Moosehead carried out her most important service as an at-sea platform for training officers and men of Combat Information Center crews. She carried the latest radar and sonar equipment as well as a CIC classroom and berthing facilities. In July 1943 she began training CIC crews of escort carriers. During the next two and a half years she trained CIC teams for all escort carriers of the Casablanca and Commencement Bay classes. Early in 1944 she broadened the scope of her training to include CIC teams from APA’s, AKA’s, DE’s, AD’s, and PCE’s. In addition, she served as a test and evaluation ship for experimental rockets, radar equipment, and radio jamming devices.

(Anyone wishing to assist in this - This is neither the LtCmdr Albert Hobbs Clark who was lost on the USS Trout nor his son.)

I did find A. H. Clark' obituary and am attempting to contact his family, same for J. H. Strong.

My last problem is Robert R. Graves. I found his Navy history all the way through to 4 May 1945 when he was transferred to COMSUBDIV 202 for duty. Nothing after that. No obituary or entry on FindAGrave that could be him. No indication of a family. The best clue is that he enlisted 17 Oct 1939 in Little Rock, Arkansas. Unfortunately, that means no 1940 US Census listing that might have provided family information. There are several Robert R. Graves in the 1930 US Census in that part of the country that could be him, but there is no way to narrow it down.

Any help anyone can give me on finding the last two men - Robert R. Graves and the elusive L.M. Small - would be wonderful! All we want to do is to get the photos of them from 1945 to their families. If we cannot locate family members, I'll suggest to my sister that we give them to the Florida State University Institute on World War II here in Tallahassee: http://ww2.fsu.edu/

CNN's Chris Cuomo is having a verbal dust up with Judge Moore from Alabama

On same sex marriage. It's been going on for a good ten minutes or more and Cuomo is showing by his questions how ignorant and prejudiced Judge Moore is. No video - the interview just ended. I have to leave the TV & computer now, but will look for video links later.

It wasn't as much fun as David Schuster and Tamron Hall versus the birther nut woman, but it was good.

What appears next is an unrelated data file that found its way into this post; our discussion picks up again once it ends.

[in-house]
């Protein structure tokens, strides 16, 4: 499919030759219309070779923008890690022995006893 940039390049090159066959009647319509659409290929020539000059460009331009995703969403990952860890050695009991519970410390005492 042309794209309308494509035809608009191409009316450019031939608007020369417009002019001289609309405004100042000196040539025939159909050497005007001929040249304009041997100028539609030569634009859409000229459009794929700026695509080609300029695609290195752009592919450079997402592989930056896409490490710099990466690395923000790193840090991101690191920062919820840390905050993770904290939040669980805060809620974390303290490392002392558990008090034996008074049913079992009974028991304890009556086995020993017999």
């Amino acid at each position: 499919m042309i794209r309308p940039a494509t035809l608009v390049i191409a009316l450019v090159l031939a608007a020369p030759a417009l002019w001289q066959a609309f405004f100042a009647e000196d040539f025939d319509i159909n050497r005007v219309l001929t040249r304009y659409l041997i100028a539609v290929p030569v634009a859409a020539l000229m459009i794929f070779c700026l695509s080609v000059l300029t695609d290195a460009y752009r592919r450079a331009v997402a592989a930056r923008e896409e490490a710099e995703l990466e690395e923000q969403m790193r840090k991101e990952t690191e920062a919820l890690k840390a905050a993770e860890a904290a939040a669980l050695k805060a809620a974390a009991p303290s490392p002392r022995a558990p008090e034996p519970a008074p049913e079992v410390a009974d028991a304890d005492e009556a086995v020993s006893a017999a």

My favorite commercial EVER - it is so cute! And the music isn't bad, either

I think Android has won me for life.

Deleting History (and Land) in South Florida: Adam Putnam and the Great Destroyers

Weekend Edition February 6-8, 2015
Adam Putnam and the Great Destroyers
Deleting History (and Land) in South Florida


Fox News Florida branch, Sunshine State News, printed recently, “Putnam on Water Policy: Get Priorities Right From First, Then Spend Accordingly” (January 23, 2015). Some interpretation is needed for readers inclined to take the faux news source literally.

Adam Putnam is the telegenic, multimillionaire farmer and two-term Secretary of Agriculture for Florida. We last observed Secretary Putnam paving the way for the Cabinet to green light Florida Power & Light’s two new nuclear plants at Turkey Point.

So, it bears paying attention when Sunshine/ Fox surrogate reports what Putnam said to the Florida Legislature about water policy.

“Agriculture Commissioner Adam Putnam on Thursday urged members of the House State Affairs Committee – the lawmakers charged with increasing spending on water sources and sensitive lands – to first create ‘an overarching, already prioritized (water) policy’ that will keep the state on the right course for land purchase in good times and bad.”

More: http://www.counterpunch.org/2015/02/06/deleting-history-and-land-in-south-florida/

Interesting article on how Adam Putnam is trying to erase the history of planning water usage and public land acquisition to set up new criteria that favors big business - especially big sugar.

One of the intriguing points raised is that Putnam may be positioning himself for a run for governor in the future. We need to stay aware of what he is doing.

Watching "Night Will Fall" - how can people do these things?

This is the "lost" documentary made by Alfred Hitchcock and Sidney Berstein about German concentration camps. It includes actual footage from British, American and Soviet cameramen who were with the troops when the camps were taken from the Nazis.

Words cannot express the emotion.